There are already safety nets for this - social security, medicaid, medicare, food stamps. You realize that don't you? It's not perfect, it's not alot, but it keeps people from starving during retirement. BUT - the point is their may not always be these safety nets, social security for one is running out of money. However, I actually think (and I am no fan of income redistribution) the U.S. is heading to a social democracy where safety nets will be more common with the unfortunete entitlement philosophy of many young ones out there. I won't get into a drawn out discussion of the political, societal, and economic failings of this approach, just saying that everyone will be poorer for it....but there you go, compassion.

But, what people are saying is - life isn't fair. It's a big roll of the dice. You can work hard and still end up broke...or you can be poor and one day win the lottery. Or you can walk out one day and get run over by a truck. Society can't be responsible for everything, unless you want a communist governemnt where everyone is assigned a job, drinks state issued vodka, waits in line 5 hours for government issued bread, and wears cheap gray pullovers.

So we have a happy medium - rich people, poor people, maybe by no fault of there own. And a safety net along with private charities and churches, etc. Not perfect, but it seems to work pretty well. Now in the future, who knows, I just know I don't want to be living in one of those societies wearing cheap gray pullovers.
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Old 02-29-2008, 07:24 PM
 
554 posts, read 2,027,655 times
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Quote:
Originally Posted by GregoryS View Post
While oil prices are skyrocketing and food following right behind is anyone beginning to wonder if full retirement is just an illusion for many of us? And does anyone think that we might have finally hit that theoretical "tipping point" where worldwide demand will exceed supply meaning prices will rise even higher and faster than they are now?
Well with the way the stock markets are going, I would say that is a possibility. I am watching my 403 go down.
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Old 02-29-2008, 08:01 PM
 
48,516 posts, read 83,999,418 times
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I definitely think that oil production reached it's peak several years ago.OPEC and others could produce more but for a shorter time. Nothing can replace it as far as cost is concerned that we have now.Biodiesel seems to make the most sense but the maximum we can produce is like 2.5% of replacement for crude from estimates.We need to reduce crude consumption ;not go up at 10% more per year.
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Old 02-29-2008, 08:18 PM
 
Location: Forests of Maine
30,695 posts, read 49,488,800 times
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Quote:
Originally Posted by texdav View Post
I definitely think that oil production reached it's peak several years ago.OPEC and others could produce more but for a shorter time. Nothing can replace it as far as cost is concerned that we have now.Biodiesel seems to make the most sense but the maximum we can produce is like 2.5% of replacement for crude from estimates.We need to reduce crude consumption ;not go up at 10% more per year.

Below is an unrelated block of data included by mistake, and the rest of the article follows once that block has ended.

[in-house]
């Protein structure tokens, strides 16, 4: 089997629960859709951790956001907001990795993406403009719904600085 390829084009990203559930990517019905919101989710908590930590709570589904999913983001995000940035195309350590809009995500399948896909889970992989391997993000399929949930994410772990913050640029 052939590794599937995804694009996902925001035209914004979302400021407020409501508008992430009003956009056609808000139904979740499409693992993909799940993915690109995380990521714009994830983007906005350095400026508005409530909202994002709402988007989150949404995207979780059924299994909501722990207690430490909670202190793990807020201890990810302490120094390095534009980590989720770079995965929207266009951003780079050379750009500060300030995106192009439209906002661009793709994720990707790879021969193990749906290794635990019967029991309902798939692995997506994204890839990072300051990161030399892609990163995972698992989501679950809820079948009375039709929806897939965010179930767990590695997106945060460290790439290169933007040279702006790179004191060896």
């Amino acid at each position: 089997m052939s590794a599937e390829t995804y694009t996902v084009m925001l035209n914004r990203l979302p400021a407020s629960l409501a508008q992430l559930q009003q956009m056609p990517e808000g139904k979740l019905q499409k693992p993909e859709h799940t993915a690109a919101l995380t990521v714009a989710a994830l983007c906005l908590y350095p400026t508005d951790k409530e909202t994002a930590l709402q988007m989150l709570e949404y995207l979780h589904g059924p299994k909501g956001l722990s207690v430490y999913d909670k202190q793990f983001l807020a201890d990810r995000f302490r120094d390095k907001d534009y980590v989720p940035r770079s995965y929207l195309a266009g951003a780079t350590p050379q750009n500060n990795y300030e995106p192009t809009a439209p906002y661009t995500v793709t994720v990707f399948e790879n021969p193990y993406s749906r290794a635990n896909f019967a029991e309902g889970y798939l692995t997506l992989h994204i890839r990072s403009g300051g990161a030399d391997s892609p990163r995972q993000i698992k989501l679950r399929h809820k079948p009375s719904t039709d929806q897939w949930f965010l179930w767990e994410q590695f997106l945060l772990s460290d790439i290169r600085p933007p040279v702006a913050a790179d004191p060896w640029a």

10% ?

China just woke up. a billion Chinese all want cars.

The world demand for oil is nothing today as compared to next week.

The US could never hope to demand as much oil as China will demand very soon.

We have given away our slot as top dog.

The Chinese grow our food now, they make our clothes, they make our heavy equipment, they make cars. And in return we give them our money. They out number us, and they are wealthier than we are.

Now who do you think is going to get the oil?
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Old 02-29-2008, 10:43 PM
 
Location: Sacramento
13,784 posts, read 23,821,383 times
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Sorry to see all of this pessimism. I am quite enjoying retirement and hope all of you get to experience it too. Not being part of the corporate or organizational culture is very enjoyable, and hopefully you can all experience this freedom too.

I expect us to conquer the energy problem, and in the very near future. Out here in California, we have many of the new homes built with solar electric panels, and if/when we get plug in hybrid vehicles, our ability to gain energy independence should rapidly become a reality.
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Old 03-01-2008, 12:33 AM
 
Location: We_tside PNW (Columbia Gorge) / CO / SA TX / Thailand
22,652 posts, read 40,020,325 times
Reputation: 23806
Quote:
Originally Posted by NewToCA View Post
Sorry to see all of this pessimism. I am quite enjoying retirement and hope all of you get to experience it too. Not being part of the corporate or organizational culture is very enjoyable, and hopefully you can all experience this freedom too.
me too!!, especially being free from the corp glut syndrome

Quote: